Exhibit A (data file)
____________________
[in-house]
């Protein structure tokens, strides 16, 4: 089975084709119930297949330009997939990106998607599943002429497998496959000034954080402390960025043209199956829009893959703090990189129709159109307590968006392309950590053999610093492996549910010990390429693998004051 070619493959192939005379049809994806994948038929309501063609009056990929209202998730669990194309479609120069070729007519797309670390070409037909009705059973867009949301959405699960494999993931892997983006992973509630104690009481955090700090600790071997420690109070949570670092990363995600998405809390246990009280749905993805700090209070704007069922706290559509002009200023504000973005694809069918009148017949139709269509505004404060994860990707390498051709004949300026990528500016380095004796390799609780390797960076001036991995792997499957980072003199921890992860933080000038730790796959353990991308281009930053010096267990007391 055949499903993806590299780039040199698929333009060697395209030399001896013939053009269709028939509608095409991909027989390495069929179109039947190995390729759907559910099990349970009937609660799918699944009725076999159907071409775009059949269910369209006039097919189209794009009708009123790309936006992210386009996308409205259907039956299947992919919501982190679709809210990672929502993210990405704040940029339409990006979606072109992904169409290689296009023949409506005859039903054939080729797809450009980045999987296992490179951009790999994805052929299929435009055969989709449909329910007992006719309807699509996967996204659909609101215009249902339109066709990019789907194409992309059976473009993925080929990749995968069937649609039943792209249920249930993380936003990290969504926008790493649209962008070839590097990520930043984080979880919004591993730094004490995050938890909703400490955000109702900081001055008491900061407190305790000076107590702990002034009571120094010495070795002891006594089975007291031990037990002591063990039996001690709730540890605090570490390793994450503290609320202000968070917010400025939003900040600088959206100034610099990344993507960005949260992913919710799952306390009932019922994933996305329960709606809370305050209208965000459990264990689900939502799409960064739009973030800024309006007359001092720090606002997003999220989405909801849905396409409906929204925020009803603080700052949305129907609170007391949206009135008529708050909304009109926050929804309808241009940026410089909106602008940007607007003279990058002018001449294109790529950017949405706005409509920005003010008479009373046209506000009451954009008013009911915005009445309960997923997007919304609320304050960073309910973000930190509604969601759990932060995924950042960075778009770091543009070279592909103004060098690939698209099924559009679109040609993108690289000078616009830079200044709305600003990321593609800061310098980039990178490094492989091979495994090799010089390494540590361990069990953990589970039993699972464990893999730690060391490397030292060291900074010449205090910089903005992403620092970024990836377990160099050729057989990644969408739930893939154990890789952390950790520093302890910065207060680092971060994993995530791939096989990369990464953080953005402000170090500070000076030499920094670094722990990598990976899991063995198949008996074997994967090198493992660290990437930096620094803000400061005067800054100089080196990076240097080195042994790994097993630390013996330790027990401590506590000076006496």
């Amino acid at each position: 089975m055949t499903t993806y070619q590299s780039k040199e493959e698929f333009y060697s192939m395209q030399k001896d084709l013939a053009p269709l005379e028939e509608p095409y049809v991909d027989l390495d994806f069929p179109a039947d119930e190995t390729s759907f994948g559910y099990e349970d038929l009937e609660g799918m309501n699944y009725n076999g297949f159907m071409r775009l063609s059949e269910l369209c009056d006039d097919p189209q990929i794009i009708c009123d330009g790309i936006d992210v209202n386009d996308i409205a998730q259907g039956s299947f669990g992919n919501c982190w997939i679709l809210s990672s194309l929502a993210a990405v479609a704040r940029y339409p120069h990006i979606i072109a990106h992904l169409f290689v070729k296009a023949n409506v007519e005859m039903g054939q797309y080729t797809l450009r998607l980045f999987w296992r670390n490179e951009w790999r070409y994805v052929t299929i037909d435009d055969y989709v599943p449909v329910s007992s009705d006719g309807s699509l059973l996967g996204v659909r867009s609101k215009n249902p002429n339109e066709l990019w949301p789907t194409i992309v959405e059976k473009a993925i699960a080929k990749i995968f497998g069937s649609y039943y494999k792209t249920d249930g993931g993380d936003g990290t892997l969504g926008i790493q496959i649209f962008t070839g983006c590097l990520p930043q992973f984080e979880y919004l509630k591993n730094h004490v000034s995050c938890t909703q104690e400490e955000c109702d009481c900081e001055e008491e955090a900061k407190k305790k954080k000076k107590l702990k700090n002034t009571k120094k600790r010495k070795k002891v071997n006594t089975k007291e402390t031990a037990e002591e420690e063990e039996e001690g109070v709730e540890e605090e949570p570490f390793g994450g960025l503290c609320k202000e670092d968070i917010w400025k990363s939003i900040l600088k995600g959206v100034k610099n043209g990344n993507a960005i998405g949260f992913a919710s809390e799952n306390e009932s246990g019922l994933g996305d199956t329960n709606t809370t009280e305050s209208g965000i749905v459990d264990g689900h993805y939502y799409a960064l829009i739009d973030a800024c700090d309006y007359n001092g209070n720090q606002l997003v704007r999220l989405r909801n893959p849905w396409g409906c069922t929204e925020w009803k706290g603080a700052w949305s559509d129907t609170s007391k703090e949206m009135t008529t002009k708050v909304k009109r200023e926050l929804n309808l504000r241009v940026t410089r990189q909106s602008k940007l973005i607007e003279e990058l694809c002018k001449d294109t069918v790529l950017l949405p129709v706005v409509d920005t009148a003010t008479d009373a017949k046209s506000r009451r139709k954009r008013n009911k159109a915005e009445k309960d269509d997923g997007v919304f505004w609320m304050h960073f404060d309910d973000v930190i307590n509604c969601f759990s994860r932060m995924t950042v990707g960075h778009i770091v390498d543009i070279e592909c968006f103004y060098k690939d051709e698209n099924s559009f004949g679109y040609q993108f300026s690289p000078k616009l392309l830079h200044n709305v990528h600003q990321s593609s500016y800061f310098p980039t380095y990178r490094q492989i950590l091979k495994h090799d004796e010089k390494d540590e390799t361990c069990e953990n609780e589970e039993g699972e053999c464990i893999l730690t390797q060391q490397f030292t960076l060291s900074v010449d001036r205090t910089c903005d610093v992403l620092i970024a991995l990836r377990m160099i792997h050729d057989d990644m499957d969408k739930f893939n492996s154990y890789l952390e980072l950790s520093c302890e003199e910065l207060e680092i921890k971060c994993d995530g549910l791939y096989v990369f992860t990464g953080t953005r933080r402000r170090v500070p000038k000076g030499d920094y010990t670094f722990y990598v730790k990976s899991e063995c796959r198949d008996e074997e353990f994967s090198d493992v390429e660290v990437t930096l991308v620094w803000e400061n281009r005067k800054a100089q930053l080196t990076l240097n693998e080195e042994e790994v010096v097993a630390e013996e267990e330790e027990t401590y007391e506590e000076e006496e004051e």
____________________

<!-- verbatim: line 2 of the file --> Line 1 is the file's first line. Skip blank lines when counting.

């Protein structure tokens, strides 16, 4: 089975084709119930297949330009997939990106998607599943002429497998496959000034954080402390960025043209199956829009893959703090990189129709159109307590968006392309950590053999610093492996549910010990390429693998004051 070619493959192939005379049809994806994948038929309501063609009056990929209202998730669990194309479609120069070729007519797309670390070409037909009705059973867009949301959405699960494999993931892997983006992973509630104690009481955090700090600790071997420690109070949570670092990363995600998405809390246990009280749905993805700090209070704007069922706290559509002009200023504000973005694809069918009148017949139709269509505004404060994860990707390498051709004949300026990528500016380095004796390799609780390797960076001036991995792997499957980072003199921890992860933080000038730790796959353990991308281009930053010096267990007391 055949499903993806590299780039040199698929333009060697395209030399001896013939053009269709028939509608095409991909027989390495069929179109039947190995390729759907559910099990349970009937609660799918699944009725076999159907071409775009059949269910369209006039097919189209794009009708009123790309936006992210386009996308409205259907039956299947992919919501982190679709809210990672929502993210990405704040940029339409990006979606072109992904169409290689296009023949409506005859039903054939080729797809450009980045999987296992490179951009790999994805052929299929435009055969989709449909329910007992006719309807699509996967996204659909609101215009249902339109066709990019789907194409992309059976473009993925080929990749995968069937649609039943792209249920249930993380936003990290969504926008790493649209962008070839590097990520930043984080979880919004591993730094004490995050938890909703400490955000109702900081001055008491900061407190305790000076107590702990002034009571120094010495070795002891006594089975007291031990037990002591063990039996001690709730540890605090570490390793994450503290609320202000968070917010400025939003900040600088959206100034610099990344993507960005949260992913919710799952306390009932019922994933996305329960709606809370305050209208965000459990264990689900939502799409960064739009973030800024309006007359001092720090606002997003999220989405909801849905396409409906929204925020009803603080700052949305129907609170007391949206009135008529708050909304009109926050929804309808241009940026410089909106602008940007607007003279990058002018001449294109790529950017949405706005409509920005003010008479009373046209506000009451954009008013009911915005009445309960997923997007919304609320304050960073309910973000930190509604969601759990932060995924950042960075778009770091543009070279592909103004060098690939698209099924559009679109040609993108690289000078616009830079200044709305600003990321593609800061310098980039990178490094492989091979495994090799010089390494540590361990069990953990589970039993699972464990893999730690060391490397030292060291900074010449205090910089903005992403620092970024990836377990160099050729057989990644969408739930893939154990890789952390950790520093302890910065207060680092971060994993995530791939096989990369990464953080953005402000170090500070000076030499920094670094722990990598990976899991063995198949008996074997994967090198493992660290990437930096620094803000400061005067800054100089080196990076240097080195042994790994097993630390013996330790027990401590506590000076006496």